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Innovation for the Recession


An uncertain economy is no reason for putting off new product and business development

Posted on HBR Editors' Blog: December 11, 2008 12:19 PM

With the economy in a frightening spiral, the temptation is to put new product and new business development on the back burner. The better choice may be to figure out how to keep high-potential projects alive. One way may be to team up with outsiders and do less yourself.

"Collaborative innovation" is nothing new, of course, but doing it has long been a huge challenge. (Gosh, I remember an article that I wrote for The New York Times in 1987 on how American-foreign alliances had resulted in a one-way flow of technology from the United States to other countries, especially Japan.) Yes, IT advances have made it easier to link up with others, thereby vastly increasing the options for collaborating. But this greater choice also has made the task of selecting the right choice much more difficult.

An article in the December issue of the Harvard Business Review offers some valuable help. Its authors, Gary Pisano and Roberto Verganti provide a simple but useful framework that focuses on two questions: Given your strategy, how open or closed should your business's network of collaborators be? And who in the network should decide which problems the group will tackle and which solutions should be adopted?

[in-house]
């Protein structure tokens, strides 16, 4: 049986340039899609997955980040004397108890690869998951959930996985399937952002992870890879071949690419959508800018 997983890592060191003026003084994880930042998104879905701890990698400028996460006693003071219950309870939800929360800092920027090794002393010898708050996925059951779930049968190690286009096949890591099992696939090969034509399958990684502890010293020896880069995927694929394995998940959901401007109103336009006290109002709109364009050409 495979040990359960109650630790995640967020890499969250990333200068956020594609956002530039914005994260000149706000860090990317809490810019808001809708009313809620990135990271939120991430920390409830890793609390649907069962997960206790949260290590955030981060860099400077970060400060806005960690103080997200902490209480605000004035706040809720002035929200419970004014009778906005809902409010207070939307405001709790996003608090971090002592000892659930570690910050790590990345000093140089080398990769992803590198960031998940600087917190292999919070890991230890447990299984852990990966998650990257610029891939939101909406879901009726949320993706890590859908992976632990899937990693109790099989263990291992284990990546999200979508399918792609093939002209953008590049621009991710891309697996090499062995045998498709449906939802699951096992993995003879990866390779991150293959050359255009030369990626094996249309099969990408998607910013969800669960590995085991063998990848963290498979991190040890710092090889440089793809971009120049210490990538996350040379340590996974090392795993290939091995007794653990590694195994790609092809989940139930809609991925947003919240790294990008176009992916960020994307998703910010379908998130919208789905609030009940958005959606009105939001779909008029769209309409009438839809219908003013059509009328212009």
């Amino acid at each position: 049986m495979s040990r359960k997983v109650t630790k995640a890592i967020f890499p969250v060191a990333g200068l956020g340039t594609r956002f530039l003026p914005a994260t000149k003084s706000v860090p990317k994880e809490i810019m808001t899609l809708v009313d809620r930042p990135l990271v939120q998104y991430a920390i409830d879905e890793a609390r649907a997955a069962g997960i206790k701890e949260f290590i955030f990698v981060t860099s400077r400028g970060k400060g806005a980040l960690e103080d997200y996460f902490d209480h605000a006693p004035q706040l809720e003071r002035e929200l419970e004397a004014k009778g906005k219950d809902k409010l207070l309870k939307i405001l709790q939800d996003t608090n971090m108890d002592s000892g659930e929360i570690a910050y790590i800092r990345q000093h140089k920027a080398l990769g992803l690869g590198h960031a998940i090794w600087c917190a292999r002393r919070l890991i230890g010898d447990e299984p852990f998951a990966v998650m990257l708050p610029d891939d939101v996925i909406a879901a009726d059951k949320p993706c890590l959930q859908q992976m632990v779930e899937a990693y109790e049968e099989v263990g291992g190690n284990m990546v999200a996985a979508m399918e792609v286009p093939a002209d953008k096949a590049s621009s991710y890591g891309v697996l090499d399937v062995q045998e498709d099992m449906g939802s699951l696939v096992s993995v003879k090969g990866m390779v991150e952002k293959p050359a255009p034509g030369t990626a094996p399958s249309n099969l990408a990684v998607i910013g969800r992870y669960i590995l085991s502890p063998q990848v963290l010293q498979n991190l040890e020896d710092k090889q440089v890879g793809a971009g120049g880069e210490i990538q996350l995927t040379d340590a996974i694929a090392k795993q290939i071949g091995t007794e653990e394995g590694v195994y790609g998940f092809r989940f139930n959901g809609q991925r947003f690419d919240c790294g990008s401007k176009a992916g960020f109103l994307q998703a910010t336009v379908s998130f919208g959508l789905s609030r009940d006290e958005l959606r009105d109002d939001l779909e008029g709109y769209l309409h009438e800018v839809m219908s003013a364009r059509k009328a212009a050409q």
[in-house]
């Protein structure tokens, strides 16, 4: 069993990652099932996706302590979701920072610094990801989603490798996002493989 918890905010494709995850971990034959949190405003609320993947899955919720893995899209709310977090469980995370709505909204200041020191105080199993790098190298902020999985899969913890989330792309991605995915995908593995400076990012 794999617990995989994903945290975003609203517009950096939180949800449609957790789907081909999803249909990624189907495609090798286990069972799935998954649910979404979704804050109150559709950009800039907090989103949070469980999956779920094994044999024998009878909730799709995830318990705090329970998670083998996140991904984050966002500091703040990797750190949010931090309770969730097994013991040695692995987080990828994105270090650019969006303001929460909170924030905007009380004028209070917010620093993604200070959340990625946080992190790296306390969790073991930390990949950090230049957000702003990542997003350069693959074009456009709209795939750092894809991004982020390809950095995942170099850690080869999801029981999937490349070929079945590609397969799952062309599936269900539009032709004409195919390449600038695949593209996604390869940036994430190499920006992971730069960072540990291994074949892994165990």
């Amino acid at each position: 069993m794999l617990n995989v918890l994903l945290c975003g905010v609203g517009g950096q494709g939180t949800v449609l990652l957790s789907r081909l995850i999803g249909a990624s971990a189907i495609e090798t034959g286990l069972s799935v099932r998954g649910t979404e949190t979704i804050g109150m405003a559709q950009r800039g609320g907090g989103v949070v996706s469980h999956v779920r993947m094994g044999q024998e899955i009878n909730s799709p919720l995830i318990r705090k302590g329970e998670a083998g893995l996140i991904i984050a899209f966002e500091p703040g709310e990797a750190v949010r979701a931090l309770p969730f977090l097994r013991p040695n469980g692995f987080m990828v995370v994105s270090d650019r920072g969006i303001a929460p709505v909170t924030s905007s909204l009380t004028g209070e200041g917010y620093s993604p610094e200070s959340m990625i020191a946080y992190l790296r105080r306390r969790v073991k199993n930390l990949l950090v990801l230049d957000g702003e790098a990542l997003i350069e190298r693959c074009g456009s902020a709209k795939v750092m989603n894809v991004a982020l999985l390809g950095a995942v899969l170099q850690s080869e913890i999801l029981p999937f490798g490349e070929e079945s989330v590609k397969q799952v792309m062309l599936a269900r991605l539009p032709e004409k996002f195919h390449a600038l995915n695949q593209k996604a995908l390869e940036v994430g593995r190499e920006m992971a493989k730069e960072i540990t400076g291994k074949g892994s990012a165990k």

Pisano and Verganti point out that one size does not fit all and identify four basic modes of collaboration. (No, open models of collaboration such as crowdsourcing are not a panacea!)

Historically, tumultuous economic times have produced great innovations. This was even true of the Great Depression. So if your market is radically shrinking, your cost structure is no longer tenable, or your core customer needs to be redefined, chances are innovation is not a luxury you can postpone. Enlist people in a brainstorming effort to figure out how to reinvent your business. And as part of that exercise, consider how you can leverage outsiders—and not just the usual suspects—to get yourself from here to there.

Provided by Harvard Business—Where Leaders Get Their Edge

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